Professor Paul Steinhardt says regarding the multiverse hypothesis: "I consider this approach to be extremely dangerous for two reasons. First, it relies on complex assumptions about physical conditions far beyond the range of conceivable observation so it is not scientifically verifiable. Secondly, I think it leads inevitably to a depressing end to science. What is the point of exploring further the randomly chosen physical properties in our tiny corner of the multiverse if most of the multiverse is so different? I think it is far too early to be so desperate. This is a dangerous idea that I am simply unwilling to contemplate."

 

If the multiverse theory requires us to believe that all possibilities will eventually occur, then we may as well say that even fairy tales are bound to be true, at least in one corner of the multiverse. We can make up any kind of story and that would be true also. So this is not even science anymore.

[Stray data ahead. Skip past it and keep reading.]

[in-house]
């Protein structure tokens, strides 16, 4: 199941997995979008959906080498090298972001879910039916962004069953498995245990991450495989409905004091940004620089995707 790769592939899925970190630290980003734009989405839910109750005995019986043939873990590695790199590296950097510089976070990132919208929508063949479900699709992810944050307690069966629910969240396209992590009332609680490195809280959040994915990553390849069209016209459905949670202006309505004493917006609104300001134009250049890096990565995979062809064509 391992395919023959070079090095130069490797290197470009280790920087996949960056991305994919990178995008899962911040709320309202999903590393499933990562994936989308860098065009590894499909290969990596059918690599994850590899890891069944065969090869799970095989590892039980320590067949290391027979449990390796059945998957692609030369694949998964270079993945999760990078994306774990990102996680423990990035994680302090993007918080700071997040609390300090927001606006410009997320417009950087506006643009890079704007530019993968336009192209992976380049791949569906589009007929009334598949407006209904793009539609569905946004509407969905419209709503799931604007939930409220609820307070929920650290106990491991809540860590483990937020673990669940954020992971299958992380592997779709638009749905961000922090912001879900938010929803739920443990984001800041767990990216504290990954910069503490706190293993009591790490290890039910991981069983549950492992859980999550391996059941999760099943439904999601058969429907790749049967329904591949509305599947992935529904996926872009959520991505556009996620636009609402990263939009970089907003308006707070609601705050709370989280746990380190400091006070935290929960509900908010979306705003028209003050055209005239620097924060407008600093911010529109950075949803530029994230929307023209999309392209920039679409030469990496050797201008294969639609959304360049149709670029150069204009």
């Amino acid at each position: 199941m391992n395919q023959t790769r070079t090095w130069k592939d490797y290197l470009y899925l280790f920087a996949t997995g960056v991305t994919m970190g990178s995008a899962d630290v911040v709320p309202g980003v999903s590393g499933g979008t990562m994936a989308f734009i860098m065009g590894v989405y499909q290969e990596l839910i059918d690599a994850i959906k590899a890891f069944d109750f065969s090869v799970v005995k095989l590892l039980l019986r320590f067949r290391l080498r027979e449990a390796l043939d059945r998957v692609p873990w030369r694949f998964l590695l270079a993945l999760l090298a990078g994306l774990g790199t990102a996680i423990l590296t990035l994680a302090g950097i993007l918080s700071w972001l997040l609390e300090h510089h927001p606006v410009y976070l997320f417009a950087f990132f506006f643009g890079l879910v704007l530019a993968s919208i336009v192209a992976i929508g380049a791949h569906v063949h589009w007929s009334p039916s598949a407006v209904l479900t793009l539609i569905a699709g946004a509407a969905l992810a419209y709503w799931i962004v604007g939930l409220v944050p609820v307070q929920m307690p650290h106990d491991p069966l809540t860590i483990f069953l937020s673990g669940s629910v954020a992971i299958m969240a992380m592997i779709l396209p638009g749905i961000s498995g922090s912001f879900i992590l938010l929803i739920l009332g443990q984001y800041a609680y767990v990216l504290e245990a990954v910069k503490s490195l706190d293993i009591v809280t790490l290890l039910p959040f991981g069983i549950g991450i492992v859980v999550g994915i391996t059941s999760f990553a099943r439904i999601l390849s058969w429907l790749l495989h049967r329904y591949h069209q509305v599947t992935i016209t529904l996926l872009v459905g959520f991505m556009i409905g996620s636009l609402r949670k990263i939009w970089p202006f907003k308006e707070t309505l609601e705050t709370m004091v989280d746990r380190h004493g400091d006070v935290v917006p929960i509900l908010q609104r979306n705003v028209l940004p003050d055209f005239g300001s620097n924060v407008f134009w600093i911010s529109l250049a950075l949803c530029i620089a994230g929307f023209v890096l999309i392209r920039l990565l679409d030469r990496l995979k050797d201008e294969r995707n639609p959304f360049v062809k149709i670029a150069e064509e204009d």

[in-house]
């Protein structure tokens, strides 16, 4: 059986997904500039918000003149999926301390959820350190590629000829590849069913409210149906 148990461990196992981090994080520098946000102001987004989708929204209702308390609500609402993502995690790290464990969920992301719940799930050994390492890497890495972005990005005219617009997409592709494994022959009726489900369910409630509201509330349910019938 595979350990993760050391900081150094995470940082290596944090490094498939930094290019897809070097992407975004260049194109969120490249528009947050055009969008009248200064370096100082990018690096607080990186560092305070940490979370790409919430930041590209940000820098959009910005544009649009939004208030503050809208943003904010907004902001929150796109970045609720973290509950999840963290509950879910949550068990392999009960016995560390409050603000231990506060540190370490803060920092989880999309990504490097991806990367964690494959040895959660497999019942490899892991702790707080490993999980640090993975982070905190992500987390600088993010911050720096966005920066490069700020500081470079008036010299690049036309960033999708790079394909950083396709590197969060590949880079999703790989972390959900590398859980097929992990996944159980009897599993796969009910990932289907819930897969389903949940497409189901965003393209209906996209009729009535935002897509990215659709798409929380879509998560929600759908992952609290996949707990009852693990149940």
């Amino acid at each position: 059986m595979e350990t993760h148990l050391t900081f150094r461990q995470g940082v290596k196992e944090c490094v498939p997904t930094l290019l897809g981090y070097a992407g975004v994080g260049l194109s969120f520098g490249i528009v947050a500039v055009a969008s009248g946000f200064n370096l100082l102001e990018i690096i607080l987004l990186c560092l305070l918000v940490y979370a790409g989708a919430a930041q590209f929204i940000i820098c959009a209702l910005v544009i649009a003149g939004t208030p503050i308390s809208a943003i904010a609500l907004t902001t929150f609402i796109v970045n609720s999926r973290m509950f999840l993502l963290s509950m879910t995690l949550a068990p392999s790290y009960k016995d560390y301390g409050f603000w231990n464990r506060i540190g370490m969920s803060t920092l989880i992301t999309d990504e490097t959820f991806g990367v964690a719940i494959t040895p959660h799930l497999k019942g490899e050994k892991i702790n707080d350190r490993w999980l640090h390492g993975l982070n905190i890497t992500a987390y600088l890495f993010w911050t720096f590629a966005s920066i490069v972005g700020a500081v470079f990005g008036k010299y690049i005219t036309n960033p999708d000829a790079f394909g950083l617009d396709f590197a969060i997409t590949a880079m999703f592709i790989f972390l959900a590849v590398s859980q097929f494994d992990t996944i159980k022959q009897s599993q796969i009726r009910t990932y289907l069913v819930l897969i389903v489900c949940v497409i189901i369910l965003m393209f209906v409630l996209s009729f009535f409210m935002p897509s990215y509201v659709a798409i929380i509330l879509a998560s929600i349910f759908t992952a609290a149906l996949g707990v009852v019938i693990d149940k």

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Thats_just_your_opinion.jpg

 

btw, do you believe multiverse gets rid of the concept of God? Is that why you are opposing it?

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btw, do you believe multiverse gets rid of the concept of God? Is that why you are opposing it?

 

No, it doesn't.

 

But you and I know that scientists often use this theory to explain away the mystifying fine-tuned properties of this universe, because the improbable nature of such a fine-tuning denotes the idea that there was some of sort of conscious "tuning" that had to be done instead of something that happened purely by chance. The universe is so highly fine-tuned for life that it's not reasonable to think of it as being the byproduct of some purposeless, accidental forces. For that reason, the concept of fine-tuning and the concept of a cosmic designer/fine-tuner (i.e. God) are interconnected.